Encouraging data points to stabilization of China's economy but challenges ranging from tepid private investment to sluggish global economy suggest a strong recovery is unlikely.
China's industrial output remained steady in May, and retail sales were also robust. Property activity moderated but was still strong.
"The economy is holding steady thanks to pro-growth policies and it [will hopefully] pick up in the second and third quarters," said Jing Ulrich, managing director and vice chairman of Asia Pacific at J.P. Morgan Chase.
Fiscal policies will likely maintain strong while monetary policies will gradually become neutral, she said, adding that she predicted the central bank would cut interest rates once this year.
Likewise, UBS economist Wang Tao expects economic activity to hover around its current pace for another few months, with firmer growth in the April-June period on a sequential basis.
Wang maintained her forecast for full year GDP growth at 6.6 percent.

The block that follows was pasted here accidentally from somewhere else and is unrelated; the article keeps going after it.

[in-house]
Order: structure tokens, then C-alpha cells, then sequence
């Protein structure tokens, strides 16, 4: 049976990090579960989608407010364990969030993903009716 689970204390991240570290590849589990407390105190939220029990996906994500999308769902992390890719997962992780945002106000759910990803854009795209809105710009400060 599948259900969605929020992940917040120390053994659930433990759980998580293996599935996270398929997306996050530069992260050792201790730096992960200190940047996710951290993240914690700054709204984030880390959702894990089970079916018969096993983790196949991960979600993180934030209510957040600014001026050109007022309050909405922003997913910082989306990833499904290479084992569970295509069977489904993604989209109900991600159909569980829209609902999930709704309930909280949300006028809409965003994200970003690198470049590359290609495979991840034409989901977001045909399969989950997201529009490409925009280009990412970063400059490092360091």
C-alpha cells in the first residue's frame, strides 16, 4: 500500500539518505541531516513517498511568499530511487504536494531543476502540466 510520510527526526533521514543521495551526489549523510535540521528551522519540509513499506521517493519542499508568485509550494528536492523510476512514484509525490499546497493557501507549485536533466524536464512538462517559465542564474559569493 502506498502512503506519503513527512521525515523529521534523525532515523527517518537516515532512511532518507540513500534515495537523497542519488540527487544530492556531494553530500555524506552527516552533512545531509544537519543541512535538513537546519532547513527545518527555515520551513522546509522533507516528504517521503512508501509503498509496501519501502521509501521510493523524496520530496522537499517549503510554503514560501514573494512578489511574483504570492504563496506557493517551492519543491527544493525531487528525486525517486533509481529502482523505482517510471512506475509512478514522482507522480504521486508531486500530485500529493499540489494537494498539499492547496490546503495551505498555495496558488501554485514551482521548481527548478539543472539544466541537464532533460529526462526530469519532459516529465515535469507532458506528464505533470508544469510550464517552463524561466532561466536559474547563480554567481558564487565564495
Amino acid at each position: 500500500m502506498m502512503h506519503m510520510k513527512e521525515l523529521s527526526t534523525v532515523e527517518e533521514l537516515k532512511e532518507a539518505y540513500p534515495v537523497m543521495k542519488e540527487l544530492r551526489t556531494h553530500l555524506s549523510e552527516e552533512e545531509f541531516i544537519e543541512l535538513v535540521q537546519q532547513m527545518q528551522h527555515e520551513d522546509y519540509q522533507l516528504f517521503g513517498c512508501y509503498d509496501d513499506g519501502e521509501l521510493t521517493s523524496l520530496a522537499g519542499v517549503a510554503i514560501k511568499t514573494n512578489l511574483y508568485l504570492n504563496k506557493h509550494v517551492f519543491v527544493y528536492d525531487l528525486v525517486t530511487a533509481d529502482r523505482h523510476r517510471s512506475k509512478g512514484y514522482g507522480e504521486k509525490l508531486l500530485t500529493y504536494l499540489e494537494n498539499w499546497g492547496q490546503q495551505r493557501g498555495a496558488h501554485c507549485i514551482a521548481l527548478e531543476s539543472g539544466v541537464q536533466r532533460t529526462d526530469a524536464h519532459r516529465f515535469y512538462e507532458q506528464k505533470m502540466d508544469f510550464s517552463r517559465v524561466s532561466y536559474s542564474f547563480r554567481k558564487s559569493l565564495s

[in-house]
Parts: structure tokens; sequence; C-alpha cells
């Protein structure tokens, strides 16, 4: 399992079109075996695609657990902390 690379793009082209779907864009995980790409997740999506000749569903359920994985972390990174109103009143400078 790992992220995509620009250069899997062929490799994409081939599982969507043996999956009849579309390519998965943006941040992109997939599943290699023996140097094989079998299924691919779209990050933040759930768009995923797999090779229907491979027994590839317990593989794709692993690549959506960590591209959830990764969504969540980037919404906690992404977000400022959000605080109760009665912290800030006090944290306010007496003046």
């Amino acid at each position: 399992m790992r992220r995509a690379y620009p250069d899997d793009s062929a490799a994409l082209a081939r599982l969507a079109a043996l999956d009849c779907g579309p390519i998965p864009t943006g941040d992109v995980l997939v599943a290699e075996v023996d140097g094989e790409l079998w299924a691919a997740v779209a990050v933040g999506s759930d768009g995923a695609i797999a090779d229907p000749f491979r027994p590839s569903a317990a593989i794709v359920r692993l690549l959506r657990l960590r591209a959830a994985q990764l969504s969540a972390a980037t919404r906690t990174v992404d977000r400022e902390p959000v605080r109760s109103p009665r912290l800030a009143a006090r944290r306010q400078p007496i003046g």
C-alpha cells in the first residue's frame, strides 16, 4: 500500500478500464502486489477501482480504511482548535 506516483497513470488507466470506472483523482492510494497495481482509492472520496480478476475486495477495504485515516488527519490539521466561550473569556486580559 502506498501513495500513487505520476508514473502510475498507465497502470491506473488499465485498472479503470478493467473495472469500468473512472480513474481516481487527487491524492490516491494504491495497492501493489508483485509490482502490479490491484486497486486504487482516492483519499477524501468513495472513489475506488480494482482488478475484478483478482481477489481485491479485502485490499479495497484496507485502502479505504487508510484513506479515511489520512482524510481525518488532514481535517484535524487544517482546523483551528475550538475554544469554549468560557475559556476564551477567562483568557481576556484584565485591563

Despite the warming signs, Ulrich does not expect a strong rebound due to the sluggish global economic recovery.
"The U.S. economy markedly slowed in the second quarter and its employment data also fell short of market expectations, which will weigh on China's exports and impact Chinese companies' presence overseas," Ulrich said.
Besides, growth of private investment, which accounted for around two thirds of the country's total investment, slowed to 3.9 percent in the January-May period from an already weak 5.2 percent in the first four months.
China should count on the service sector and high-tech manufacturing for sustainable growth momentum under the current structural slowdown, Ulrich said.
The service sector has become one of the most potent economic drivers, accounting for 56.9 percent of the country's GDP in the first quarter, with rapid growth in the Internet, entertainment and sports sectors.
China's GDP expanded 6.7 percent year on year in the first quarter, the slowest growth since the global financial crisis in early 2009.